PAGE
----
Do you need to put references on a resume? There are two main schools of thought on this. The first believes that adding the names and contact information of references is critical. The other believes that the inclusion of this information is a major no-no. So, what's a jobseeker to do? To offer up references, or not to offer up references?
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Should You Include References In Your Resume? | Resume | LiveCareer
Many employers ask candidates to provide character reference letters so they can get a sense of who the person behind the resume actually is. Looking at an example of a character reference letter can help take some of the pressure off. Employers want to know if this is someone that will get along with team members and fit in with their culture. Think of it as if you were recommending your doctor to a family member, or making introductions between two colleagues, or even like you were trying to set up two friends on a blind date. Similar to a letter of recommendation , he idea is you want to share the good qualities about the person and vouch for them on a personal level.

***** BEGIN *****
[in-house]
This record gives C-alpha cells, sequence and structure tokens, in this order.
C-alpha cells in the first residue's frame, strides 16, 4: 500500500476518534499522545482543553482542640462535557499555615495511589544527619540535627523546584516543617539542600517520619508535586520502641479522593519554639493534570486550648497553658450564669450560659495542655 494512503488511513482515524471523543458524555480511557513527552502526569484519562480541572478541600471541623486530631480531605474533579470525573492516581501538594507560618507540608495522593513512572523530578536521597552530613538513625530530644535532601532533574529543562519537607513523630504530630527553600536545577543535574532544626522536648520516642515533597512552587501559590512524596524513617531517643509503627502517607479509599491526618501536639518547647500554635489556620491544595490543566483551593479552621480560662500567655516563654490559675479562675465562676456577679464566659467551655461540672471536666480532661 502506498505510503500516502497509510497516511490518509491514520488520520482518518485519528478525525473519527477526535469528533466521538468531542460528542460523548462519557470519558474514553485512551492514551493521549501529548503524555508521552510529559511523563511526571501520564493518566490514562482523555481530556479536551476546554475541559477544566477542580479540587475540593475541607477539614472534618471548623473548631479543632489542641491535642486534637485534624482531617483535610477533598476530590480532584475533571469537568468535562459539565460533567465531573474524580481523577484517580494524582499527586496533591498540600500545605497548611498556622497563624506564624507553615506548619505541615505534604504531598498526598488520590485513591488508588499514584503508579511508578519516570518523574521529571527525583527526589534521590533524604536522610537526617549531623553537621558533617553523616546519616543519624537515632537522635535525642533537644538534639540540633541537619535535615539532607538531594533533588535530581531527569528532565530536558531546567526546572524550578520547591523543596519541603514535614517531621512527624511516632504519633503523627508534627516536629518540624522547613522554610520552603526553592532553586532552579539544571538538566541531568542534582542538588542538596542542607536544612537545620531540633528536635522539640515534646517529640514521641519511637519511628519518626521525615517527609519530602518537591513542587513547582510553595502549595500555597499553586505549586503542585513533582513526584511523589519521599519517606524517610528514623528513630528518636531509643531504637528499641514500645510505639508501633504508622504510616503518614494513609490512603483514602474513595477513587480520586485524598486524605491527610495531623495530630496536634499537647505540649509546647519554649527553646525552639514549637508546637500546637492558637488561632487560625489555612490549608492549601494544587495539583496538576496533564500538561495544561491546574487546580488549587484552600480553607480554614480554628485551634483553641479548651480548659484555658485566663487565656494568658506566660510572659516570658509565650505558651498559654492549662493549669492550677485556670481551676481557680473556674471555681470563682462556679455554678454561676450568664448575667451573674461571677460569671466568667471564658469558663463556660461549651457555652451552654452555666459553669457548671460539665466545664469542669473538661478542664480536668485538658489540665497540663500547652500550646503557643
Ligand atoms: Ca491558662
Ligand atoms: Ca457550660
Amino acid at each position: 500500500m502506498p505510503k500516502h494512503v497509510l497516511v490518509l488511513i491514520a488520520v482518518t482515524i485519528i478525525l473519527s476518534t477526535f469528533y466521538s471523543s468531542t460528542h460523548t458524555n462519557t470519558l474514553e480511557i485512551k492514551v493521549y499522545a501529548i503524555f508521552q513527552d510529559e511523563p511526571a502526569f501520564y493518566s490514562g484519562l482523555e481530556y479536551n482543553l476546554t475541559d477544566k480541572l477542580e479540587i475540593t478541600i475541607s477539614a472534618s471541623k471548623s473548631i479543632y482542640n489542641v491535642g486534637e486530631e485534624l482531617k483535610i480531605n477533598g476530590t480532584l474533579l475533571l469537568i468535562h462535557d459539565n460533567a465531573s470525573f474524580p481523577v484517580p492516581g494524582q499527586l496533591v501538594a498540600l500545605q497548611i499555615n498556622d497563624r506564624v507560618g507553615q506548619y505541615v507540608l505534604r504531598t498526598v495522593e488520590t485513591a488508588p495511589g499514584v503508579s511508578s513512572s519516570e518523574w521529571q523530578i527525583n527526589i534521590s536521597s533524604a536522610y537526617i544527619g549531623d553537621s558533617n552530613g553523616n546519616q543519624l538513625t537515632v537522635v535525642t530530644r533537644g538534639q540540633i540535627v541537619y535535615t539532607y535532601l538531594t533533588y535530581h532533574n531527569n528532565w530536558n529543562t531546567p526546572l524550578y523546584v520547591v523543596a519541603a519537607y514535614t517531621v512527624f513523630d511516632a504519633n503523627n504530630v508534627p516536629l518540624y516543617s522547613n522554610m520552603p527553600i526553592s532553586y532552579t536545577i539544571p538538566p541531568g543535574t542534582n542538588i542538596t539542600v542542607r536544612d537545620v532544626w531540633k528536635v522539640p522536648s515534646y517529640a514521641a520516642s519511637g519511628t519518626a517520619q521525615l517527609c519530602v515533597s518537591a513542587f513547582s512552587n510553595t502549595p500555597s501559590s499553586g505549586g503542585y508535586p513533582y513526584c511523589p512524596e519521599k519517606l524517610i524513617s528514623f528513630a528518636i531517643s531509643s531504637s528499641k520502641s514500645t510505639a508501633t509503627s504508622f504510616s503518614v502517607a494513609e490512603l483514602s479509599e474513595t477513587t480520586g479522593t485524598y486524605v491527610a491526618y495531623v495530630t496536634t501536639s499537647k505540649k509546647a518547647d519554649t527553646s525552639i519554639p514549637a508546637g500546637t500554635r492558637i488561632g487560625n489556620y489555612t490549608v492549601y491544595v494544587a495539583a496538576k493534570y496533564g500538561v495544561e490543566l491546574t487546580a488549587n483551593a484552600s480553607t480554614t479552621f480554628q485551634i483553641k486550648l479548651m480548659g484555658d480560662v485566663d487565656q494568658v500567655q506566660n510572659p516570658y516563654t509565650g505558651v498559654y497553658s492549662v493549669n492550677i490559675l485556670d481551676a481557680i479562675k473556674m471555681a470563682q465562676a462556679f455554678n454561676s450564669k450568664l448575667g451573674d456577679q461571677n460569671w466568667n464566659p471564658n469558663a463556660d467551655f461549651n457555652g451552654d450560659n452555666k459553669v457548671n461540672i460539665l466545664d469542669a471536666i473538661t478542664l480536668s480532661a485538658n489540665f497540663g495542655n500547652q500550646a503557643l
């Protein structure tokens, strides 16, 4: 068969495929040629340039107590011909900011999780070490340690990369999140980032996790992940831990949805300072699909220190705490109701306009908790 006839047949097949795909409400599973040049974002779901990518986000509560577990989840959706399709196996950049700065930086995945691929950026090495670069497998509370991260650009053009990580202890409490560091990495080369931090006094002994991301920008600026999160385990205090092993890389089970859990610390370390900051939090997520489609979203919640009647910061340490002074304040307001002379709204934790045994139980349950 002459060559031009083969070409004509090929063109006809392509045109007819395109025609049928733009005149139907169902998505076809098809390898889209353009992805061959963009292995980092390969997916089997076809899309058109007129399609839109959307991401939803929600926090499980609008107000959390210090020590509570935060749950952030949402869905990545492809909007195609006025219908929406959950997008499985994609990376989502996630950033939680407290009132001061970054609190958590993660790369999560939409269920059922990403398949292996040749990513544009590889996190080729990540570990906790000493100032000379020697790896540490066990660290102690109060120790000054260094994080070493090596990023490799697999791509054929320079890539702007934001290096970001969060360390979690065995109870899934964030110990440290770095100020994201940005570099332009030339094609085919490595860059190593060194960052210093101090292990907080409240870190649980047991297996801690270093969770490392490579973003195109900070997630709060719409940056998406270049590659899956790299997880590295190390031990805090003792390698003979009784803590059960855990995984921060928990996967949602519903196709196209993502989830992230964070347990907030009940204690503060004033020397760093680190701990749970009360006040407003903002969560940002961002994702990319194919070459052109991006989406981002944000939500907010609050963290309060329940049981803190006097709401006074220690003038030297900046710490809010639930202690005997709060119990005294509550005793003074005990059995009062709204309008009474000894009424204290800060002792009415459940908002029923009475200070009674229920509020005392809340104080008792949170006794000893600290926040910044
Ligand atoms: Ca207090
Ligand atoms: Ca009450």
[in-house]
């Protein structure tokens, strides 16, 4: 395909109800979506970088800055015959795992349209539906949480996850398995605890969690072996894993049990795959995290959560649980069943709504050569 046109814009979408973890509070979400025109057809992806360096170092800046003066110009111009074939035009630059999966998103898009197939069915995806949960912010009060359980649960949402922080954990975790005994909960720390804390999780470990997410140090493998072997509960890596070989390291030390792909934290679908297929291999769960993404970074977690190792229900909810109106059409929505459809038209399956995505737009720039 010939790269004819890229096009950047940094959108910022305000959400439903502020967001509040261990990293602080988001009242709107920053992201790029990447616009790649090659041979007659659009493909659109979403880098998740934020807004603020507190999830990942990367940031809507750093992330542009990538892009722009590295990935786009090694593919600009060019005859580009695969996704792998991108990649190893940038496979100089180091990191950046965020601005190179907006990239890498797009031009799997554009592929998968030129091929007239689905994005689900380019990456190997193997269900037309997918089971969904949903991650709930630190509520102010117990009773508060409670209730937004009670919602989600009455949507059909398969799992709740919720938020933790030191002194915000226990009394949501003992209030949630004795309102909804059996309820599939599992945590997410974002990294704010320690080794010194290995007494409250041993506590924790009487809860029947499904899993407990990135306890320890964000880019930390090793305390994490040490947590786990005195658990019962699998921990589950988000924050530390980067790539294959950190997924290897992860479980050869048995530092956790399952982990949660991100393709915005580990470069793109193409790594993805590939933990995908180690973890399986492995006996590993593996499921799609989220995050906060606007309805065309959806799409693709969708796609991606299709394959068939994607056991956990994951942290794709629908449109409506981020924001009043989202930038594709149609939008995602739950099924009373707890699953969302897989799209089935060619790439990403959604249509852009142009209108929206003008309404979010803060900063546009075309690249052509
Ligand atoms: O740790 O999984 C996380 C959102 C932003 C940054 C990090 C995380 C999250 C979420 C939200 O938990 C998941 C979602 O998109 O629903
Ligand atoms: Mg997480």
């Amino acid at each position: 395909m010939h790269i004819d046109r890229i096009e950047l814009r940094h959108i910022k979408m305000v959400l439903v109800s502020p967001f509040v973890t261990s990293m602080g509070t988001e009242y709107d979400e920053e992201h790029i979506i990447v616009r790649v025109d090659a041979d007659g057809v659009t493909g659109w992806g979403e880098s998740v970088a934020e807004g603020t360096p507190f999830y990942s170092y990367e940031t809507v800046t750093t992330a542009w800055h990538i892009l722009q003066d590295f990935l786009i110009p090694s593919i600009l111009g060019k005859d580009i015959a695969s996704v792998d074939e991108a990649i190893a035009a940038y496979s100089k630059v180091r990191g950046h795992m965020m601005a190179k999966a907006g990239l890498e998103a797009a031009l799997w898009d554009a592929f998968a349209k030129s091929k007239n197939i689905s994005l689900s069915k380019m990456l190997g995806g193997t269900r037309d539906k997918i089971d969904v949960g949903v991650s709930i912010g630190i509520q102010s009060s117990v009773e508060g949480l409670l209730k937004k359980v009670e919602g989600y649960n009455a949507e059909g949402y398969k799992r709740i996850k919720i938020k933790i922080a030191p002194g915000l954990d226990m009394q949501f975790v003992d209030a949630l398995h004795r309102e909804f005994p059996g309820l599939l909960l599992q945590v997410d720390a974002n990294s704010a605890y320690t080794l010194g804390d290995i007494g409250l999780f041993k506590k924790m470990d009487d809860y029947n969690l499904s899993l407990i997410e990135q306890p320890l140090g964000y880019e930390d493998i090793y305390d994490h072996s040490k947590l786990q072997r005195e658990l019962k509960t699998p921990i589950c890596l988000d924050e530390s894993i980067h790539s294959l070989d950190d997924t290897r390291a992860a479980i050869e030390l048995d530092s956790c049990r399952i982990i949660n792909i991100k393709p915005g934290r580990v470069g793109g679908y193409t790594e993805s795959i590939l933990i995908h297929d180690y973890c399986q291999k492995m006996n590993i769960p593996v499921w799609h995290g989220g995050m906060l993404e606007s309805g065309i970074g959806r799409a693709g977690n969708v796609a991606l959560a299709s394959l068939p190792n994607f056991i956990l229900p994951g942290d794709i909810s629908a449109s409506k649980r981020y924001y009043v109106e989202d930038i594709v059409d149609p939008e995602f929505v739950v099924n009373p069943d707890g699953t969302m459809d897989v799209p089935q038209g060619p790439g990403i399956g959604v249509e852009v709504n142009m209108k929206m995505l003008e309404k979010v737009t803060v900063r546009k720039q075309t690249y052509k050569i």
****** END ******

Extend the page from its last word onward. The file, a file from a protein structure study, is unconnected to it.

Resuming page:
Should You Include References In Your Resume?
Are you supposed to attach it to your resume? Who do you include in your resume references? Is there a custom format style? The general common practice that the majority of resume experts agree on is that you should NOT add a list of references to your resume. They have a lot more important things to do than reach out to all the references every single candidate ever provided.
But, there are a few things to keep in mind, to use these references effectively and to make life easier for your friends who want to help you get a job. We spend the bulk of our waking hours at work, so it makes sense that our coworkers often become friends. If your friend is currently or formerly your manager, direct report, or colleague, they may be able to provide you with a professional reference. These references are about character, work ethic, reliability, etc.